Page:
The question of presidency

In order to swiftly tackle the serious economic issues faced by the country at the time, the newly-elected United National Party (UNP) Government introduced the executive presidency through a new constitution in 1978. The idea was to enable swift decision making and turn around the near bankrupt economy.
It served the purpose in the first few years with the all-powerful Executive President J.R. Jayewardene calling the shots. He openly boasted about the enormous powers he wielded even famously stating that the only thing he couldn’t do was change the gender of a man or woman, biologically.
His arch rival, Dr. N.M. Perera recognised the need for such an arrangement in the short term but saw the danger of the high concentration of powers in one individual in the long term. He famously questioned J.R. Jayewardene as to what would happen the day he was no more or if an unsuitable individual were to occupy that seat. Recent history has prover both JR and NM right. JR used the powers to good effect and orchestrated an unprecedented development drive that transformed the nation from near bankruptcy to an economic powerhouse during his first term. However, NM was proven right when subsequent holders of that office abused it for personal gain much to the detriment of the country.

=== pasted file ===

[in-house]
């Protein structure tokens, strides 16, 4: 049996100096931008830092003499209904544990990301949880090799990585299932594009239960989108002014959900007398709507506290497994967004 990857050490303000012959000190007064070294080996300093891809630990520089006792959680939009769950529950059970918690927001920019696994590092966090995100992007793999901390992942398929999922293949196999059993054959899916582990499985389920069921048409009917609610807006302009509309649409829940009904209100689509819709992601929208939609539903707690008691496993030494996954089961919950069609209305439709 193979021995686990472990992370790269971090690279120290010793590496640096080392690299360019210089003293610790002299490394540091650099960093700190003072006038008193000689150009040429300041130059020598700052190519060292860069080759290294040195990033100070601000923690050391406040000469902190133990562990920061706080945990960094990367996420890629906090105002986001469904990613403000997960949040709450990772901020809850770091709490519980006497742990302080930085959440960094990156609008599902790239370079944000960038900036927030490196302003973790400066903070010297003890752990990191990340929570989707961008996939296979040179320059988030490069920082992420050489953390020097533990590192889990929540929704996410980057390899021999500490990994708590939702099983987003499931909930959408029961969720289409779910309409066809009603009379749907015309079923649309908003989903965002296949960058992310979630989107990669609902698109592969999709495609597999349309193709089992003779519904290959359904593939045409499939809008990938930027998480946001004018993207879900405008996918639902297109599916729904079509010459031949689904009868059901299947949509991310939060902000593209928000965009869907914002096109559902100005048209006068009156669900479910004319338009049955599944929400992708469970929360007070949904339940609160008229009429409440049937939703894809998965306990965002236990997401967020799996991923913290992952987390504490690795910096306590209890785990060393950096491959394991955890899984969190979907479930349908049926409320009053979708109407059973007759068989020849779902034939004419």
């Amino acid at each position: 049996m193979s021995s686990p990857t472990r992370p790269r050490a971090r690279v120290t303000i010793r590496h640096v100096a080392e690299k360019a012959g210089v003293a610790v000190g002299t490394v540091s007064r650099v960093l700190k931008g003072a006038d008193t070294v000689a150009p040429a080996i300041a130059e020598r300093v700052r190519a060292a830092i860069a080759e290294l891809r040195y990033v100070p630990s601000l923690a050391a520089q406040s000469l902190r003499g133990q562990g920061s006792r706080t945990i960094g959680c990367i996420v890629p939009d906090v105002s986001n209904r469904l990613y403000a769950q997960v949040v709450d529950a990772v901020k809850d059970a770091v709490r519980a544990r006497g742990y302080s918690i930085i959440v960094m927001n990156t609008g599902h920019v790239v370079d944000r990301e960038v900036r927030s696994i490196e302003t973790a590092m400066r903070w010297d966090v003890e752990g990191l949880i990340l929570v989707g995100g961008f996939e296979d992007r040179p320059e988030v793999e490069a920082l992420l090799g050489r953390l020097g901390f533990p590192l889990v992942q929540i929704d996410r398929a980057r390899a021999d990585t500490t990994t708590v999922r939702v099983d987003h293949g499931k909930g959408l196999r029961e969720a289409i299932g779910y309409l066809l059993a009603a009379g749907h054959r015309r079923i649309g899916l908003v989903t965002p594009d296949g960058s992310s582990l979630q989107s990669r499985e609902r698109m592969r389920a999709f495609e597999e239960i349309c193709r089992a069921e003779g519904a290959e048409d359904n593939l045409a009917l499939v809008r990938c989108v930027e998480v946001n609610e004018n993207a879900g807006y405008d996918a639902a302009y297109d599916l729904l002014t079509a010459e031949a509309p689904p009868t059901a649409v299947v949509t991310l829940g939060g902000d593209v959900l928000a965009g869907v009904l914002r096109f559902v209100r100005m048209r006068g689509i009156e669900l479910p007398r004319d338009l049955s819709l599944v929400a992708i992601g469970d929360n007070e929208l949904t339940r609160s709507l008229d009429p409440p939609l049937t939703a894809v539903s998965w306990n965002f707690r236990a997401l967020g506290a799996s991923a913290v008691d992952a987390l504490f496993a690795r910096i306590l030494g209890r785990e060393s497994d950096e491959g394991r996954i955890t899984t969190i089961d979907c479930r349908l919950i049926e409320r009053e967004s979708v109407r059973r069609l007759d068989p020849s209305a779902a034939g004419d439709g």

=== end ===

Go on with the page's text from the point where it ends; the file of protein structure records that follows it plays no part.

Modern day Sri Lankan politicians have proven beyond doubt that they are incapable of shaking off the shackles of petty partisan politics once they reach high office. The president, just as much as the speaker of parliament, is expected to leave behind their party affiliations once they assume office. However, it must be said to the credit of Speaker Karu Jayasuriya that in the post ‘78 era he went further down the road of non-partisanship than any one of his predecessors, with Anura Bandaranaike probably being the exception.